Friday, 18 September 2009

Permaculture at Luregarden, southern Norway

Welcome to Luregarden, the Viking farm. This land, on a peninsula north of Bergen, has been continually farmed since before Viking times. The grazing animals maintain an increasingly rare patch of lowland heathland. Erik, the farmer at Luregarden, is keeping the tradition going, with his flock of old breed Viking sheep, Viking cows and 1 pig (old breed, probably Viking). The farm also grows masses of fruit and veg in a neat permaculture system which works so well that Erik is self-sufficient for meat, fish, eggs, fruit and veg year round and can trade his produce for most other needs. He also supplies restaurants, supermarkets and a growing number of people in nearby Bergen.

The farm is nestled in a quiet fjord. The Fjord is unusual in Norway as it is not surrounded by mountains, but by smaller hills. This, along with the narrow entrance, makes a huge difference to the conditions in the Fjord and a unique assemblege of animals has evolved to life there, including a sub-species of herring!

Local, sustainably caught mackerel

The farm has been a place of fun and knowledge exhange for many WWOOFERS (volunteers for WorldWide Opportunities on Organic Farms), including ourselves. Here Erik and Geoff enjoy a trip to a small heather covered island which makes up part of the farm where the sheep graze.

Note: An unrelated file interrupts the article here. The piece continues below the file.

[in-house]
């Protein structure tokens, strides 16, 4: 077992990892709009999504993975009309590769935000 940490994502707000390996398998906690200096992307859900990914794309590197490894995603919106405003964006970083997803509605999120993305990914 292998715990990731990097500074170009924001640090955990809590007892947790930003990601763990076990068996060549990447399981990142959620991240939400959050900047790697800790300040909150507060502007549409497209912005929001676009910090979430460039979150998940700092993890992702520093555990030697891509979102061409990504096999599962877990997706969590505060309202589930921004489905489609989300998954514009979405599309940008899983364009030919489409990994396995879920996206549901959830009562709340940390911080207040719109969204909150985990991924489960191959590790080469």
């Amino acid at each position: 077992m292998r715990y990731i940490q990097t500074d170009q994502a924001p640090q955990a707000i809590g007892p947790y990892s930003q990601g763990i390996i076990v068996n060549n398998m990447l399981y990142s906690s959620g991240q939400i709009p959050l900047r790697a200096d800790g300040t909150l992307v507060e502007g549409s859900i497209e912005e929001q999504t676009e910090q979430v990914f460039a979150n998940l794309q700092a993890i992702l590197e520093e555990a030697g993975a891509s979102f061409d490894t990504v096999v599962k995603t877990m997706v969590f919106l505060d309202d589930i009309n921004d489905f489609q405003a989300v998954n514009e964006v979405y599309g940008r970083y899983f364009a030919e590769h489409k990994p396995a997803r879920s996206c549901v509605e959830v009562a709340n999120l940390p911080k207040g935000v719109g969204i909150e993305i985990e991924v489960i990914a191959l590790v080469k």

Bergen is known for being quite rainy... but it is worth is for rainbows like these!

A Viking sheep. A very hardy old breed with beautiful wool and heather nourished meat.

Also on the farm are four old breed cows, Dina the pig and lots of lovely chickens:

Erik has worked hard to develop a system of farming where nothing is wasted and everthing fits neatly into an overall plan. The animals eat leftovers and scraps from the vegetable crops, the pig prepares beds prior to planting by digging through the soil with her snout, and the chickens provide some fertilizer. Brilliant systems of composting ensure that nothing is wasted, not even humanure! If you find that last idea a bit strange (as I suppose is only natural!!) read the humanure handbook for free at and prepare to be won over (and very amused at the same time)!

A bit about the produce:

The farm is amazingly productive, for example, there are 27 varieties of potatoes! You'll also find carrots, asparagus, onions, lettuce, leeks, kohl rabi, squashes, pumpkins, courgettes (by the tonne!), sugar-snap peas, french beans, broccoli, cabbage, cauliflower, kale, chineses leaves, beetroot, jerusalem artichokes, strawberries, redcurrents, raspberries, fruit trees and herbs. There are two poly-tunnels which provide a huge crop of tomatoes, cucumbers and more delicate herbs such as basil. Most of this is sold but of course some of it goes straight to our dinner table - yum!

A tiny fraction of the potatoes we harvested.

Onions drying in the eaves of the barn to get them ready for storage.

Market day - getting some of the produce ready to leave the farm.

Tomatoes and cucumbers

Anything that is not eaten or sold is preserved in ingenious ways. This is lacto-acid fermented courgette... um sounds delicious!

The produce goes to Bergen - a really nice city on the edge of a fjord (like most cities in Norway!).

It has a medieval part to the city with wooden buildings and narrow alleyways.

We really enjoyed staying here but had to leave because we were invited for a job interview back in Scotland! There was just time for one last adventure before we left so we headed for the hills in search of mountains and musk ox - see next blog entry!

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